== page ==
The popularity of the piece, due primarily to Mongo Santamaría, paid Hancock's bills for five or six years. Watermelon Man (composition)_sentence_8

Hancock did not feel the composition was a sellout however, describing that structurally, it was one of his strongest pieces due to its almost mathematical balance. Watermelon Man (composition)_sentence_9

The form is a sixteen bar blues. Watermelon Man (composition)_sentence_10

Recalling the piece, Hancock said, "I remember the cry of the watermelon man making the rounds through the back streets and alleys of Chicago. Watermelon Man (composition)_sentence_11

The wheels of his wagon beat out the rhythm on the cobblestones." Watermelon Man (composition)_sentence_12

The tune, based on a bluesy piano riff, drew on elements of R&B, soul jazz and bebop, all combined into a pop hook. Watermelon Man (composition)_sentence_13

Hancock joined bassist Butch Warren and drummer Billy Higgins in the rhythm section, with Freddie Hubbard on trumpet and Dexter Gordon on tenor saxophone. Watermelon Man (composition)_sentence_14

Hancock's chordal work draws from the gospel tradition, while he builds his solo on repeated riffs and trilled figures. Watermelon Man (composition)_sentence_15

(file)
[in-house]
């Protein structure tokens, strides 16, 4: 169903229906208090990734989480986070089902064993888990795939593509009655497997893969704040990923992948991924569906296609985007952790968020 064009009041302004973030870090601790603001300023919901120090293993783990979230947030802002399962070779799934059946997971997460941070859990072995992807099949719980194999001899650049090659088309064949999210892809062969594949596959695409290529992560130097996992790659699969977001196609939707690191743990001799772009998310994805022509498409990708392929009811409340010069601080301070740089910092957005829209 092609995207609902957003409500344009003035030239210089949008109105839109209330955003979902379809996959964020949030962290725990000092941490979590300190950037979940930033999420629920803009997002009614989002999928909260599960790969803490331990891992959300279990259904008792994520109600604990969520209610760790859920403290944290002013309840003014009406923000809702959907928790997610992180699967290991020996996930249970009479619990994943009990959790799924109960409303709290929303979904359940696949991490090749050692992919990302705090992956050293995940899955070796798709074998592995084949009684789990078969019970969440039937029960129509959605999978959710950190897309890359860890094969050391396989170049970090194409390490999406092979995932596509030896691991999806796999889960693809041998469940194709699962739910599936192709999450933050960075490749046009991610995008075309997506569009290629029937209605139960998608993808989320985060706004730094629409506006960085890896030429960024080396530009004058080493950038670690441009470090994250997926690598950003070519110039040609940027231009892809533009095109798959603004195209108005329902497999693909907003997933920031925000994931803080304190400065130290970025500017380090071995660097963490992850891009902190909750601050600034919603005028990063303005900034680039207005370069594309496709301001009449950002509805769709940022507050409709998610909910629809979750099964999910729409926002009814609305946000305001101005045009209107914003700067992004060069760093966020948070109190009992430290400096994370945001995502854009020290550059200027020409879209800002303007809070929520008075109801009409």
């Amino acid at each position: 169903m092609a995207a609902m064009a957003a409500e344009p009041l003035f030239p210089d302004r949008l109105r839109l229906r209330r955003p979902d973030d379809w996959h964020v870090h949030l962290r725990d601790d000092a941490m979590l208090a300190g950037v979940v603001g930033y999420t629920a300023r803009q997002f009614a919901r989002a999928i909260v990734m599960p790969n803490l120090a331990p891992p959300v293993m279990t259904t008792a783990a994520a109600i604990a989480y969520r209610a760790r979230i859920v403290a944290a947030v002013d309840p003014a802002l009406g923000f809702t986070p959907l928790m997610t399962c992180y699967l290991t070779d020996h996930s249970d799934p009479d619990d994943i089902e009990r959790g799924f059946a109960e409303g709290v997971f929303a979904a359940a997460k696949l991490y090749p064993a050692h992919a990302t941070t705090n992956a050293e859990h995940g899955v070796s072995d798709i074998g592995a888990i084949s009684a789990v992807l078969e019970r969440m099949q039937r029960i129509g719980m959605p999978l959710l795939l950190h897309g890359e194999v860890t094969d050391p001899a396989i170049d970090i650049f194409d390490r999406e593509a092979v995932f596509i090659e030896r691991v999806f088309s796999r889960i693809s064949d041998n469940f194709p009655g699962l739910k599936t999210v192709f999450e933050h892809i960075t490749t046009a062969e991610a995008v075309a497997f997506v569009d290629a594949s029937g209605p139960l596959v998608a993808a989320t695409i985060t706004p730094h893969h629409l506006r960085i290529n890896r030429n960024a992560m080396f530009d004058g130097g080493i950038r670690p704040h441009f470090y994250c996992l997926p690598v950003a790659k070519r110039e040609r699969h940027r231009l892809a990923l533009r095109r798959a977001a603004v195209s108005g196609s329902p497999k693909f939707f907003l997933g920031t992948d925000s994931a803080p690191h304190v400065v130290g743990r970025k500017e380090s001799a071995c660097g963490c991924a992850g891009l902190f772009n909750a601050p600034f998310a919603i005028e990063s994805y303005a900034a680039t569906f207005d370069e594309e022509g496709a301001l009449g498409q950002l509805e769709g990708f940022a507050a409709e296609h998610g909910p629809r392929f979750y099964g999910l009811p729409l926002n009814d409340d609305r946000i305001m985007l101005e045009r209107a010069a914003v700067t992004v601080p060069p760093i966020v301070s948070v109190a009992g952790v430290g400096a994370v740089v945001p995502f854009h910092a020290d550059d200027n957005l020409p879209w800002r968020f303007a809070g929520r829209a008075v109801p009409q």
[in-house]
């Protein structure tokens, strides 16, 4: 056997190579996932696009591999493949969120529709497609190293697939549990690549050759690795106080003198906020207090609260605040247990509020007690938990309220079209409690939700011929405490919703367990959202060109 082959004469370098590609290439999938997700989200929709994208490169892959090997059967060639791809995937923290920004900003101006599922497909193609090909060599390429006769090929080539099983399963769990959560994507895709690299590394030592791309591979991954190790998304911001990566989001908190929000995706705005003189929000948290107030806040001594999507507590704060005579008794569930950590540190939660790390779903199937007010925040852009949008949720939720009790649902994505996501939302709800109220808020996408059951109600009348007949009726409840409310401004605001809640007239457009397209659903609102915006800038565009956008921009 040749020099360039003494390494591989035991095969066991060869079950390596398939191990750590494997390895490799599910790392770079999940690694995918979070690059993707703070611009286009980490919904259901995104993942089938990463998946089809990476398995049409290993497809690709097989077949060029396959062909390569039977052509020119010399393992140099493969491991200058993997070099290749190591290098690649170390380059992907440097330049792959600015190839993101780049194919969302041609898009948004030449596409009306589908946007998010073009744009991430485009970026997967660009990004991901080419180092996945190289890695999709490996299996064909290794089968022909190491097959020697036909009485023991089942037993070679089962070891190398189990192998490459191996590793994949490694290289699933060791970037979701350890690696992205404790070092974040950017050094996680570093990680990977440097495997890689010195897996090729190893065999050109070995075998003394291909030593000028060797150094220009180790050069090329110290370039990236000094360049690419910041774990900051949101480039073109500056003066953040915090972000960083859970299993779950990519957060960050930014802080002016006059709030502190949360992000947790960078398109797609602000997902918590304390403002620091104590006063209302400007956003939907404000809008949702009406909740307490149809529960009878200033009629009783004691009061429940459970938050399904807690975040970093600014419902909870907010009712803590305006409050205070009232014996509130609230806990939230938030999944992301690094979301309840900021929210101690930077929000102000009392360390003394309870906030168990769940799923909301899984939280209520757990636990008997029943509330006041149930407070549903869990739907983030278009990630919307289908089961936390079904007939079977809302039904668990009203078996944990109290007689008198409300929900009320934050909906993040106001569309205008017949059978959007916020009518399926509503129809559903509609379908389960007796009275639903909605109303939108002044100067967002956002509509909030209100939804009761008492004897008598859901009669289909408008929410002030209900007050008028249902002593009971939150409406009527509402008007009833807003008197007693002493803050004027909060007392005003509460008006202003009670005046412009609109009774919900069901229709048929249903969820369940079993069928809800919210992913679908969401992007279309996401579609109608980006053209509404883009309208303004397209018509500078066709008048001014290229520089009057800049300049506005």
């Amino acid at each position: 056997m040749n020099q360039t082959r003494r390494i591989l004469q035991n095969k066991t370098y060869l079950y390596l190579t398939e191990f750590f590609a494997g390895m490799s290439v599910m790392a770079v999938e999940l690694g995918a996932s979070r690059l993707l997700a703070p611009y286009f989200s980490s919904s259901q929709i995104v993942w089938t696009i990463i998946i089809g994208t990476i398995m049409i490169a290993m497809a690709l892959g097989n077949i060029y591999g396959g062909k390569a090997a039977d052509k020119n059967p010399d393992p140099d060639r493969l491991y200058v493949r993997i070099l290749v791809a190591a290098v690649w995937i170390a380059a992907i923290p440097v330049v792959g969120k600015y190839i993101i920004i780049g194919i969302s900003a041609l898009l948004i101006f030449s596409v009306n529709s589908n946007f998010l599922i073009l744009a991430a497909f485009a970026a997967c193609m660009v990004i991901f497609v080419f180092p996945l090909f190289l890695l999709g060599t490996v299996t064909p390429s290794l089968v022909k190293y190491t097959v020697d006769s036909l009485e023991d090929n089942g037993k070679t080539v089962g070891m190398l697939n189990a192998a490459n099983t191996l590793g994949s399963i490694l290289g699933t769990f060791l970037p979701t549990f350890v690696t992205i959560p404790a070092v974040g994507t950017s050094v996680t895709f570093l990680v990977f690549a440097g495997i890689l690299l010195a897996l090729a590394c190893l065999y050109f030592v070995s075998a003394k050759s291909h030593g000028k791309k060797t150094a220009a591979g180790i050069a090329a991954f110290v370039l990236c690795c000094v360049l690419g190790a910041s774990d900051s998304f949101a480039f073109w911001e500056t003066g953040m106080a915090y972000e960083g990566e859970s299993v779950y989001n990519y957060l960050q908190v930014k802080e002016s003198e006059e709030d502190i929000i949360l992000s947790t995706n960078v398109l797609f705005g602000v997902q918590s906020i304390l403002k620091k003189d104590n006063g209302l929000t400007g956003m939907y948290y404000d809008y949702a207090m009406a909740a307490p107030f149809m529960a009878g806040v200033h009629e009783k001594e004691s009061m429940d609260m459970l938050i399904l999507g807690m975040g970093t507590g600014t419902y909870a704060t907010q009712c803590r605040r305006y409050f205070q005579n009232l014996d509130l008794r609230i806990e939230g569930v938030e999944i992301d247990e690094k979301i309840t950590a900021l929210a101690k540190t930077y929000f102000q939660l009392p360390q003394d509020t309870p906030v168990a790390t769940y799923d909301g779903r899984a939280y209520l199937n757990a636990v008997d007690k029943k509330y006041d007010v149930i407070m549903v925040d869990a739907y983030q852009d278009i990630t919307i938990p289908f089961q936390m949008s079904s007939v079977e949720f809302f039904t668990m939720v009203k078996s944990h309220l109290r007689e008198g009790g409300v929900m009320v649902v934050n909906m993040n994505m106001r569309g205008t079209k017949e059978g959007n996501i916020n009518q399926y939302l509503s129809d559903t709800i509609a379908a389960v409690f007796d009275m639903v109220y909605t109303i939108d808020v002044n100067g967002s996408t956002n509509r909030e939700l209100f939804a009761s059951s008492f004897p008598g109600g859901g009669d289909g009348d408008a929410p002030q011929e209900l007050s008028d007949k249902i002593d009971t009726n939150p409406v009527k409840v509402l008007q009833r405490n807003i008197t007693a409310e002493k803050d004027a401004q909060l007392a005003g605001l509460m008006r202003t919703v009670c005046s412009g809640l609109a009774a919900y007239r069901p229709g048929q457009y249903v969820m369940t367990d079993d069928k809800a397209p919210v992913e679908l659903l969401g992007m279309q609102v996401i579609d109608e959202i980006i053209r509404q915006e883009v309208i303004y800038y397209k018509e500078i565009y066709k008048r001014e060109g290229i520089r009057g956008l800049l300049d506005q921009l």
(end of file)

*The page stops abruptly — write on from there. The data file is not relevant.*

Mongo Santamaría Watermelon Man (composition)_section_1

Hancock filled in for pianist Chick Corea in Mongo Santamaría's band one weekend at a nightclub in The Bronx when Corea gave notice that he was leaving. Watermelon Man (composition)_sentence_16

Hancock played the tune for Santamaría at friend Donald Byrd's urging. Watermelon Man (composition)_sentence_17

Santamaría started accompanying him on his congas, then his band joined in, and the small audience slowly got up from their tables and started dancing, laughing and having a great time. Watermelon Man (composition)_sentence_18

Santamaría later asked Hancock if he could record the tune. Watermelon Man (composition)_sentence_19

On December 17, 1962, Mongo Santamaría recorded a three-minute version, suitable for radio, where he joined timbalero Francisco "Kako" Baster in a cha-cha beat, while drummer Ray Lucas performed a backbeat. Watermelon Man (composition)_sentence_20